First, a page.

6. FKA twigs – LP1
The best debut album of 2014 is also the sexiest. The lyrics throughout FKA twigs’ LP1 are often so raunchy and specific that they might make you blush redder than the album cover. What’s fascinating though is that despite all the talk of sex, very little of it actually occurs in the songs themselves. Most of the time it’s just twigs talking about what she’d LIKE to do to/with another person. So she’ll say, “I could kiss you for hours” or “So lonely trying to be yours,” and it’s all hypothetical. The same goes for a song (my favorite of the year) like “Two Weeks,” where she wants to get a man to leave his current lover and fall for her instead by describing all of the things she’ll do to him. When she does move past her own sexual needs and desires, other tracks get into her struggles with depression, body image and relationship issues. Though it might seem difficult and even a drag to listen to songs about so many dark topics, it’s to twigs’ great credit that she injects just about every lyric with intense emotion, even if it only comes across as a whisper in your headphones sometimes. The diverse yet minimalist production work from a wide variety people including Arca, Clams Casino, Devonte Hynes and Sampha somehow manages to bring a cohesive feel to the album, craftily slinking around to leave enough room for her vocals to sit front and center where they need to be. And while the sound of LP1 falls firmly into the world of R&B as populated by The Weeknd and Beyonce, there are nods to more electronic-based acts like James Blake, The xx, as well as flashes of trip-hop a la Massive Attack and Portishead. It’s one hell of a grand cocktail to throw together your first time out, and twigs handles it with all the grace of a future superstar.
5. St. Vincent – St. Vincent
It makes perfect sense that Annie Clark chose to self-title her fourth album as St. Vincent, because it’s the first to truly capture the true breadth of her talent and personality. To be clear, her previous three records are all high quality pieces of work, they just didn’t feel as complete and all-encompassing as this one does. This record radiates confidence, right down to Clark’s laser-focused stare on the cover as she sits atop a pink throne. There’s an extreme amount of control evident here too, as everything is clearly if not coldly calculated to the point where it almost feels inhuman. Even her guitar solos, which were sometimes prone to extra expression to account for the emotional turbulence being hinted at in many songs, have become less frequent and more precise with their intentions. Yet if you can understand that she is trying to connect with us through her own eccentricities, it serves as a fantastic reminder that we’re all freaks on one level or another. The sooner we embrace those qualities in ourselves, the sooner we can fully become who we’re meant to be.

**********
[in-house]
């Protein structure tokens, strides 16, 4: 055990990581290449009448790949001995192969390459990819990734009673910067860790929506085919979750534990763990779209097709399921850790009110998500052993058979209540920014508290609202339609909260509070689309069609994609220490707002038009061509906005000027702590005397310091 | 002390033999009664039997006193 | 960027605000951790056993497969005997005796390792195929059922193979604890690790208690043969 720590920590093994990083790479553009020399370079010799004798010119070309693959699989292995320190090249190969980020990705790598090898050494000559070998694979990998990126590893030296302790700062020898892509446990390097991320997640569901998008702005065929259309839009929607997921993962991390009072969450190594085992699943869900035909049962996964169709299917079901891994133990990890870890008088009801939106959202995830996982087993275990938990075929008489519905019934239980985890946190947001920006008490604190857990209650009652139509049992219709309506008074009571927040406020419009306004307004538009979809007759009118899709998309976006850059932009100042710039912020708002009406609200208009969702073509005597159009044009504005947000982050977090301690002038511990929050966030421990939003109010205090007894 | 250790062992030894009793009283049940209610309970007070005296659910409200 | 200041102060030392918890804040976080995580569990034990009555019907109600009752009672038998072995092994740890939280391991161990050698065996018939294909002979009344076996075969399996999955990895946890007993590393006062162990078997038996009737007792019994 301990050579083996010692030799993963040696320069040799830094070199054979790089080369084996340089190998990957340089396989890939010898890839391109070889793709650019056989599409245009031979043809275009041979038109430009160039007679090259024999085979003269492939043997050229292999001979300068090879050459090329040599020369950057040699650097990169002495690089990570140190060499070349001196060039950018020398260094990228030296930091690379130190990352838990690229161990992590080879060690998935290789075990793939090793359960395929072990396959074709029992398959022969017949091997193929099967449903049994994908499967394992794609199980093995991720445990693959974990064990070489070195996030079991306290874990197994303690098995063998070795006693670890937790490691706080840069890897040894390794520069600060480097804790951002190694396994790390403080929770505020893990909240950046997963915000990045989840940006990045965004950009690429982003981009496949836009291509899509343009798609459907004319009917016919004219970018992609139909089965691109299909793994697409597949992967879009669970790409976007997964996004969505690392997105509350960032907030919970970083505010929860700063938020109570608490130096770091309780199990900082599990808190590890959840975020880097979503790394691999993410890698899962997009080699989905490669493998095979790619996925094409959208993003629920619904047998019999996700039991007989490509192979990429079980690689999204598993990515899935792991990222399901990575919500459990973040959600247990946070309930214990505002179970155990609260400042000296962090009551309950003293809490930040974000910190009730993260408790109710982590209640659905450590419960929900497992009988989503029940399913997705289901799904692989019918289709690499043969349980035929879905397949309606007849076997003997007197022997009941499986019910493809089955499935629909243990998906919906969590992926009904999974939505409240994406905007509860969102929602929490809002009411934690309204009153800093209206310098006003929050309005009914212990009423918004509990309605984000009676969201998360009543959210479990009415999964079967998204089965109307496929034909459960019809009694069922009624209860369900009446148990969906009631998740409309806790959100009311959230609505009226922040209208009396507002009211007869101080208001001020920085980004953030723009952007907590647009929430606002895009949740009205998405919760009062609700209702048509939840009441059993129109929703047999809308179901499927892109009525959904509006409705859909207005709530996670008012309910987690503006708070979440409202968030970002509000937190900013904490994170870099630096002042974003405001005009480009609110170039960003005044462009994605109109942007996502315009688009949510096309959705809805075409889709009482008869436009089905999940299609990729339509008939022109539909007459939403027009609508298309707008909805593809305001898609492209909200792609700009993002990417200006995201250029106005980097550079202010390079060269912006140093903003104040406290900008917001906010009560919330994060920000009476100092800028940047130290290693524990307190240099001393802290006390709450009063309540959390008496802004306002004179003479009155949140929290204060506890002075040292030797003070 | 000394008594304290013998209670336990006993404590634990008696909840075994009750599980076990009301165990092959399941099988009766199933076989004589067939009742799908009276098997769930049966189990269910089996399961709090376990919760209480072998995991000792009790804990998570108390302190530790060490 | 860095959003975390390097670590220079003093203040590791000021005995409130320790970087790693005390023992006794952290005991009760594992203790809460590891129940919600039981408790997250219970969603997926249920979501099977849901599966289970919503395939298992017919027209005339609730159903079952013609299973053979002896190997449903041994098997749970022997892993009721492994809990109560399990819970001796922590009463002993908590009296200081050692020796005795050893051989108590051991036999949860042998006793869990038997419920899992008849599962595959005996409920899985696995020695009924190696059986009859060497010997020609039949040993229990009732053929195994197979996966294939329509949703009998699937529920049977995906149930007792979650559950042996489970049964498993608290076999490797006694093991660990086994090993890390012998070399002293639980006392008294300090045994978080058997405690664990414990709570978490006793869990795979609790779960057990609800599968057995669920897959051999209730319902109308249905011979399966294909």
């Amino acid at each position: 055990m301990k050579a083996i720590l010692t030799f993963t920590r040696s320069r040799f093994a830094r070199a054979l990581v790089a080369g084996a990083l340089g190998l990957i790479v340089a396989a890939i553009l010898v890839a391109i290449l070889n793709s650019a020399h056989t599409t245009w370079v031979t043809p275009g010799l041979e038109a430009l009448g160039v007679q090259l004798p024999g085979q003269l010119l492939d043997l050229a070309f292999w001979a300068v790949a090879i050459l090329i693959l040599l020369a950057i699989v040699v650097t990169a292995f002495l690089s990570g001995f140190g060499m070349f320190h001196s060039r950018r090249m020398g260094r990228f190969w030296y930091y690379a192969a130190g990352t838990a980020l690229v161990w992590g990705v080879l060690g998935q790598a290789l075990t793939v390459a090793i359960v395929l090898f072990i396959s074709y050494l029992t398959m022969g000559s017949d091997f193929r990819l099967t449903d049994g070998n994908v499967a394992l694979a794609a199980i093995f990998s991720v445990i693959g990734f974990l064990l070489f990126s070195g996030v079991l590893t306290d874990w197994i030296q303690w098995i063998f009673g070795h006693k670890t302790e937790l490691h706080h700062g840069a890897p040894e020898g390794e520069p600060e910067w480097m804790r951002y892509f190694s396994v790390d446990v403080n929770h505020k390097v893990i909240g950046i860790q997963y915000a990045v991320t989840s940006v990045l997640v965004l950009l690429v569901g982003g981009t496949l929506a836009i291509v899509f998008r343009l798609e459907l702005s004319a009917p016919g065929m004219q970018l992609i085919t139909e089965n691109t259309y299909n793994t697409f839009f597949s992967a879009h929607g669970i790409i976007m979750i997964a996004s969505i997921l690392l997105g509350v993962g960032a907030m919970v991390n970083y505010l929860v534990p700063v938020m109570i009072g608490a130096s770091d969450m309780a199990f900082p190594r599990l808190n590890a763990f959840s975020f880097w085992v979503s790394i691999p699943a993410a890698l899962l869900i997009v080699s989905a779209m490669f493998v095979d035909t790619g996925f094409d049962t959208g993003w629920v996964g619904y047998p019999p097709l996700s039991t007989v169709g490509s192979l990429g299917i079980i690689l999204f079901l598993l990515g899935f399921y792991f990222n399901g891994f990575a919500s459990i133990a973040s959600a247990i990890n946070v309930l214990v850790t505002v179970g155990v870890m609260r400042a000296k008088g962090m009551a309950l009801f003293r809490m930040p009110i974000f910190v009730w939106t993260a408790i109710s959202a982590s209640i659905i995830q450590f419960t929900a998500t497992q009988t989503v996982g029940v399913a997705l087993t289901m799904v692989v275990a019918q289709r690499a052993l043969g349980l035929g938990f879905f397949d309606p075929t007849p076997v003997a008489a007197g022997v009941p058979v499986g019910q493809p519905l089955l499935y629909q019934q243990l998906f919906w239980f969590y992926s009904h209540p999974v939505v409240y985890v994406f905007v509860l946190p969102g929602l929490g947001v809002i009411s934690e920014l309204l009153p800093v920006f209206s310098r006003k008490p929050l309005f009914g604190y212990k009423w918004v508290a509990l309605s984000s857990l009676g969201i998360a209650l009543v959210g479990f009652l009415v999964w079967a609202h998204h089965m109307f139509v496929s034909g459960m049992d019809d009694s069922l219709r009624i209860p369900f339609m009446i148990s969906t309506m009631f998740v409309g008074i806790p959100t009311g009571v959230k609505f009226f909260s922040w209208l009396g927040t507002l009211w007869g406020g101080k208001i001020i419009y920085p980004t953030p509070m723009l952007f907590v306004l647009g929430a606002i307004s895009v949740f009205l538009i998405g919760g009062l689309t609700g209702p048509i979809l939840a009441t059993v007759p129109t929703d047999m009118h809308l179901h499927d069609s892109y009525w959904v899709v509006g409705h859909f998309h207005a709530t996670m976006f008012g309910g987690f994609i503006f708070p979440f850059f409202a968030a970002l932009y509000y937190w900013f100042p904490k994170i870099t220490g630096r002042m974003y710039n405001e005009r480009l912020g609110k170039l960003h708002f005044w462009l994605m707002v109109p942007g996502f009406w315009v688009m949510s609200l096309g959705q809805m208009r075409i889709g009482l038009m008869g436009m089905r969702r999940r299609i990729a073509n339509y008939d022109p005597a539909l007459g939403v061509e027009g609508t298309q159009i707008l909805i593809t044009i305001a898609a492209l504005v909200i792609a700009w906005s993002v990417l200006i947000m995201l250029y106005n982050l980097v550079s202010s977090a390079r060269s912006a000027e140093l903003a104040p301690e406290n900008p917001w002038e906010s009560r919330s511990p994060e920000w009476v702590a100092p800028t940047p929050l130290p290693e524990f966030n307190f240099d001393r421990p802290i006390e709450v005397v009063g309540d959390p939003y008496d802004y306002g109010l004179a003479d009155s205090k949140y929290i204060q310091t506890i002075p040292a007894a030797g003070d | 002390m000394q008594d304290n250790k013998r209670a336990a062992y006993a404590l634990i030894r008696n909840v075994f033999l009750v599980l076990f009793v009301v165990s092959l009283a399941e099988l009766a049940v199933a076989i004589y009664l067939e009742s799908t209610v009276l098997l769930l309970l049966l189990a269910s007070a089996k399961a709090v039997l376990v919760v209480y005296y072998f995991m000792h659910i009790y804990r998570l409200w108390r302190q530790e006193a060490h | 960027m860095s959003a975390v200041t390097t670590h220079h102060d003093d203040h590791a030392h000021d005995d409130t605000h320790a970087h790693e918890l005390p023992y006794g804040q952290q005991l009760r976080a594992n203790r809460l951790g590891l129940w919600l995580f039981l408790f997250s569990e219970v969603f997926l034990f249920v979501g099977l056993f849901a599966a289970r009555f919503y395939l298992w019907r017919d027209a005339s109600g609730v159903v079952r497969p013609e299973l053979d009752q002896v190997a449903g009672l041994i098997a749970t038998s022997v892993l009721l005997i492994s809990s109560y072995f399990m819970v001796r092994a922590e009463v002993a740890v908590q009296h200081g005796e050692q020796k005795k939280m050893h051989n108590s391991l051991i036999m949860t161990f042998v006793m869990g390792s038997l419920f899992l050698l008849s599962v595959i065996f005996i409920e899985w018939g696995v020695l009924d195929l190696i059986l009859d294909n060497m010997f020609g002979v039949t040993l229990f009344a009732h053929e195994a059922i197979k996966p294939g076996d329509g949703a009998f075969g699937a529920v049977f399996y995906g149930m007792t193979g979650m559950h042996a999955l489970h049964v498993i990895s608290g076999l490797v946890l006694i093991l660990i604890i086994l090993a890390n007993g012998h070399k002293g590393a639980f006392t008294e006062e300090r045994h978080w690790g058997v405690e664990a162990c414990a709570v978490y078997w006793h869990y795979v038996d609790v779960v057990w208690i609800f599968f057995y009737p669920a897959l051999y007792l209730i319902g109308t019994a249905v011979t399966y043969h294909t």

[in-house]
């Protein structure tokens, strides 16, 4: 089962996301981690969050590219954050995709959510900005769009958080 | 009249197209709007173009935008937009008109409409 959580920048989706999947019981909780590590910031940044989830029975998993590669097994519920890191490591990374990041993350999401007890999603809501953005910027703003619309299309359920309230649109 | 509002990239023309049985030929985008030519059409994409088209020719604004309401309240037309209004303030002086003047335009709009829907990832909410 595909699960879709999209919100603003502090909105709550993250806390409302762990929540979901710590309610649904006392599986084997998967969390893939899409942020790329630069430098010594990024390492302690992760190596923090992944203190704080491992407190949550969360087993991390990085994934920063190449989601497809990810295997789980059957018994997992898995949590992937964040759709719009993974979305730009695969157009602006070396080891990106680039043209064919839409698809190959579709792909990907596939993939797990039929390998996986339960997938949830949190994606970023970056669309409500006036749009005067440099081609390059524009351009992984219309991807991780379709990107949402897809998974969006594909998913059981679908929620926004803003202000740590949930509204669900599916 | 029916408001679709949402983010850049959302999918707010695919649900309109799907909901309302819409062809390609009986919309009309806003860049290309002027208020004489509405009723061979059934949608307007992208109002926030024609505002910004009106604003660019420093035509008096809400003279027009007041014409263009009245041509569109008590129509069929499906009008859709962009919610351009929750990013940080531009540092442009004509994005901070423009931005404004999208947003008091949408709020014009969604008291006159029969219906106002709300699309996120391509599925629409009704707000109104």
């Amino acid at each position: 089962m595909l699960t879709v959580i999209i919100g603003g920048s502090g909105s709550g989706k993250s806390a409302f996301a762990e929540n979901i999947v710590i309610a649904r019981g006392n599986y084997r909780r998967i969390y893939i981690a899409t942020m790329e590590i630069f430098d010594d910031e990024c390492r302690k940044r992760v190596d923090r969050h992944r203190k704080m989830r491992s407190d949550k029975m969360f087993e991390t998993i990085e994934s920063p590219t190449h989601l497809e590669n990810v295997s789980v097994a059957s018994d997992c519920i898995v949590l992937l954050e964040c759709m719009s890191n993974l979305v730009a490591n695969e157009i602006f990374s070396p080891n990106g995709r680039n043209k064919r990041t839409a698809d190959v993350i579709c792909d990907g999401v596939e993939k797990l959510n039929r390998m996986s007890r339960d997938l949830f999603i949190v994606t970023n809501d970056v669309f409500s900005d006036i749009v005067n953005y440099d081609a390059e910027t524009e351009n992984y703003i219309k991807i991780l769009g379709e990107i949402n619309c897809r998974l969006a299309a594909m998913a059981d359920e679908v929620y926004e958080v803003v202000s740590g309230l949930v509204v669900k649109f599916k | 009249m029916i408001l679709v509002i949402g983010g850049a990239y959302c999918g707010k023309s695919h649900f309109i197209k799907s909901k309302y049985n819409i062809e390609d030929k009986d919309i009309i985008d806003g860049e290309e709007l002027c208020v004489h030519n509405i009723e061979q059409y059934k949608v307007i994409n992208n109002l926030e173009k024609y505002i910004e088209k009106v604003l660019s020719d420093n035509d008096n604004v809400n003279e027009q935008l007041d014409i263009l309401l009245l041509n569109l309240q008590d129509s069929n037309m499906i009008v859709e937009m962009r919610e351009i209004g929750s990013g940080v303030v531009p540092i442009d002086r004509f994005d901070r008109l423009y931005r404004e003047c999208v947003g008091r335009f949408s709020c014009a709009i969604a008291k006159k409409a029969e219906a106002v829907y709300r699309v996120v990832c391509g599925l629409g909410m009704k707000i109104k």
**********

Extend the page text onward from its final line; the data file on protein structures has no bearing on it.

4. Owen Pallett – In Conflict
In addition to making music for himself and contributing to others’ albums, Owen Pallett spent part of 2014 writing about music theory in pop songs. The way he’s able to disassemble and get to the core elements of any particular track and why it appeals to so many people is highly impressive, and it’s something of a wonder that he hasn’t injected many of those same pop qualities into his own songs as a result. Then again if he did, would we even know it? To my ears, his latest record In Conflict is filled with compelling and addictive compositions that certainly deserved more attention this year. While his music continues to be constructed in complex fashion, he’s scaled back on some of the more grandiose flourishes of past records in order to craft something more streamlined and personal. The melodies may be simpler, but the lyrics and emotions injected into them are anything but. Hidden beneath these songs focused on fear, anger, depression and anxiety is the message that everyone has their own path, and the choices you make, no matter how good or bad, are an attempt to do what’s best for you. As a result, this allows Pallett to give us the best of his conflicted, brilliant self as well.